Gaming stocks are down big today after Macau released May gaming numbers. Overall gaming was up just 9.3% for the month, hitting $4.05 billion. That's an impressive growth rate, but it follows months of 40.3%, 13.1%, and 10.6% growth from February through April, so the numbers are trending lower, and fell below Wall Street's 14.5% estimate.
But before you run out and sell gaming stocks, let's put this into perspective.
Macau's gaming market is still growing like crazy
While growth slowed a bit in May, gaming revenue is still up 15.8% in 2014 through May. That far exceeds markets like U.S. regional gaming or Las Vegas, which are struggling to grow by mid-single digits. Even high single digits is good growth, and with capacity limited in Macau until new resorts open up it's probably what investors should expect.
Last year's growth of 18.6% will be tough to match, but Macau is still a strong growth market -- so operationally I wouldn't be worried about these companies. The question mark is value for investors.
Bang for your buck
Melco Crown, Las Vegas Sands, and Wynn Resorts are all trading with an enterprise value/EBITDA of just over 13, which is high even for a region growing at double digits. That's why their stocks can move lower quickly when growth doesn't meet expectations.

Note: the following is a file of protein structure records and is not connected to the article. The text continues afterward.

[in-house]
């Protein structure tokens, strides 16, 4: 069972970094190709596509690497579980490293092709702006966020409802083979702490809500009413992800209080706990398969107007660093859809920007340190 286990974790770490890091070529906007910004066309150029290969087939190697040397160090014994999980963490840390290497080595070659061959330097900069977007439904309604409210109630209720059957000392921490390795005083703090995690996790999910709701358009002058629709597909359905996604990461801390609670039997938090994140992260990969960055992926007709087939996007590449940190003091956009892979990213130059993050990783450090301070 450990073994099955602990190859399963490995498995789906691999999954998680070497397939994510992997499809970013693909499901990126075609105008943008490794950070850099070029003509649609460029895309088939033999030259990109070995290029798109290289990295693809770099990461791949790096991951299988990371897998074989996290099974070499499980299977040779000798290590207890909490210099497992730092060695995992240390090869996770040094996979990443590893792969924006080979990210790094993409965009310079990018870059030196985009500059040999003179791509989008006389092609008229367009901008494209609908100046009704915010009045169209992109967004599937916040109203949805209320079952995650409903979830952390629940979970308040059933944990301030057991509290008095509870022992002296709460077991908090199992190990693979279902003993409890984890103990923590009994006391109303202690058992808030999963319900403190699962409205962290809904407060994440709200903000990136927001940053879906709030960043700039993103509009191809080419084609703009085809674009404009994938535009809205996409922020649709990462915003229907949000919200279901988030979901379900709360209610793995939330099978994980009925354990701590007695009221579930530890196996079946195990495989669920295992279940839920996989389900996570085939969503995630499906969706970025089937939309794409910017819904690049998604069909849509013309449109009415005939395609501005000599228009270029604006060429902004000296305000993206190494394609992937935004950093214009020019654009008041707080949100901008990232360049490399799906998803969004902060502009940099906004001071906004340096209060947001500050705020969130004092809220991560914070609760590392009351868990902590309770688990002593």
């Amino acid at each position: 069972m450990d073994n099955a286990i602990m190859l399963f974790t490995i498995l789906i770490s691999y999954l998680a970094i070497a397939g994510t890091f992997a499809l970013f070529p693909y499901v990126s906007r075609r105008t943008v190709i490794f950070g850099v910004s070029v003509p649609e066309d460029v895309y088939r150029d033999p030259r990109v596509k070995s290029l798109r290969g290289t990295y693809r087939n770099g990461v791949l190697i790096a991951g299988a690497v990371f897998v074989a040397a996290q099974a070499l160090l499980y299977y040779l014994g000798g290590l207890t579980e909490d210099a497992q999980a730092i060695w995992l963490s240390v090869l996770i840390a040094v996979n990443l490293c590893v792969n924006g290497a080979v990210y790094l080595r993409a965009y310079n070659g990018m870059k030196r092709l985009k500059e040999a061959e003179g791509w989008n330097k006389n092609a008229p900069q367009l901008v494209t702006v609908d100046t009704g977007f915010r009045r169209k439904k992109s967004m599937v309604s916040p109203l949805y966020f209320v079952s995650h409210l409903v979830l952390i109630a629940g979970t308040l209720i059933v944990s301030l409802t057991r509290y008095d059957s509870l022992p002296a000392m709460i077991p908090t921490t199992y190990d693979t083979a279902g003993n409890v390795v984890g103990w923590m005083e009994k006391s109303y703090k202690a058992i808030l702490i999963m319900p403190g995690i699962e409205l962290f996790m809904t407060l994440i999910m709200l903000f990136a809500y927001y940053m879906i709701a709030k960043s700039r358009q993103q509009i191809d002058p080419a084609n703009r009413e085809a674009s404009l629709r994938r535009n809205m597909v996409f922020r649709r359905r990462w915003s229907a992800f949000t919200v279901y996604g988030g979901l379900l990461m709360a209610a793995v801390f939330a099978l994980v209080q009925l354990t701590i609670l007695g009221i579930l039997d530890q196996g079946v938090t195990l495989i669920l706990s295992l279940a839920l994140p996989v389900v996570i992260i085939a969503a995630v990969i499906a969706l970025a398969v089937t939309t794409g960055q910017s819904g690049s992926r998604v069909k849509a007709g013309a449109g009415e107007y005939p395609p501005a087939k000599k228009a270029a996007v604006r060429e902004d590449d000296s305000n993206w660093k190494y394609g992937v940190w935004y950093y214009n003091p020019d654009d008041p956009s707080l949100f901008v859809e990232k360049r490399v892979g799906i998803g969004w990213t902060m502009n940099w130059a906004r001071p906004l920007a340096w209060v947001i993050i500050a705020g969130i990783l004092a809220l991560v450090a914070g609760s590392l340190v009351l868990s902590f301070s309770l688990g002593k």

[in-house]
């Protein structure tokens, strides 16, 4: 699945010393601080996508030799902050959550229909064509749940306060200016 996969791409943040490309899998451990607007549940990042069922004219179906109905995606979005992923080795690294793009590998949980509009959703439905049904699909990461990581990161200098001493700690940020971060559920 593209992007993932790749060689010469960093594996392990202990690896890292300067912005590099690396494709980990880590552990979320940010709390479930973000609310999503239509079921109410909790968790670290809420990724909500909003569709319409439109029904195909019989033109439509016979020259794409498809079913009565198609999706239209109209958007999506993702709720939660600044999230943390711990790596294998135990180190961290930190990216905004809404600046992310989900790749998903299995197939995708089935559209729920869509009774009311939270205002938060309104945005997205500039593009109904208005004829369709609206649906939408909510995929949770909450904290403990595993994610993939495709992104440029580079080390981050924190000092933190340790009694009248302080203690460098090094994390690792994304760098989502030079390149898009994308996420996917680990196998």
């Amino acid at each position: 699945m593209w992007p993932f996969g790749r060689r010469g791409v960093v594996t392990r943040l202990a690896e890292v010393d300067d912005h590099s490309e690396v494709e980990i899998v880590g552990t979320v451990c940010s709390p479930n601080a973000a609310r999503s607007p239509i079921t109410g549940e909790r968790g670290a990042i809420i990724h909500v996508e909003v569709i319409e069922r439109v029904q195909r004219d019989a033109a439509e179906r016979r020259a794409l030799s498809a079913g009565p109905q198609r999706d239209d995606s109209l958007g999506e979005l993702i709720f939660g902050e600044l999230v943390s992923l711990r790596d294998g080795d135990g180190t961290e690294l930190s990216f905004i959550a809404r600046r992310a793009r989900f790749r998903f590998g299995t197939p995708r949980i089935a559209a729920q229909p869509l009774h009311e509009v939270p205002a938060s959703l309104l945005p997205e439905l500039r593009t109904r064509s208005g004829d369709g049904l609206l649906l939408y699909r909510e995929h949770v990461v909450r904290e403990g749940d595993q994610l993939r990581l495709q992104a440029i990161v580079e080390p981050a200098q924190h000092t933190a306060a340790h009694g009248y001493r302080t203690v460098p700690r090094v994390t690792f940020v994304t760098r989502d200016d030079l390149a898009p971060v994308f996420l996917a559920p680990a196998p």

MGM is a little cheaper at 10 time EBITDA, but keep in mind that it's most focused on Las Vegas, which is barely growing.
At this value and growth gaming stocks aren't a screaming buy, but I'd look at any pullback as a buying opportunity. Each of these companies have great growth prospects in Macau, and if you can get them at lower prices they're long-term buys. As I pointed out last month, I think MGM has the most upside, with Wynn providing the best value, but even buying a basket of all four would be a great way to get exposure to gaming.
Travis Hoium manages an account that owns shares of Wynn Resorts, Limited. The Motley Fool has no position in any of the stocks mentioned. Try any of our Foolish newsletter services free for 30 days. We Fools may not all hold the same opinions, but we all believe that considering a diverse range of insights makes us better investors. The Motley Fool has a disclosure policy.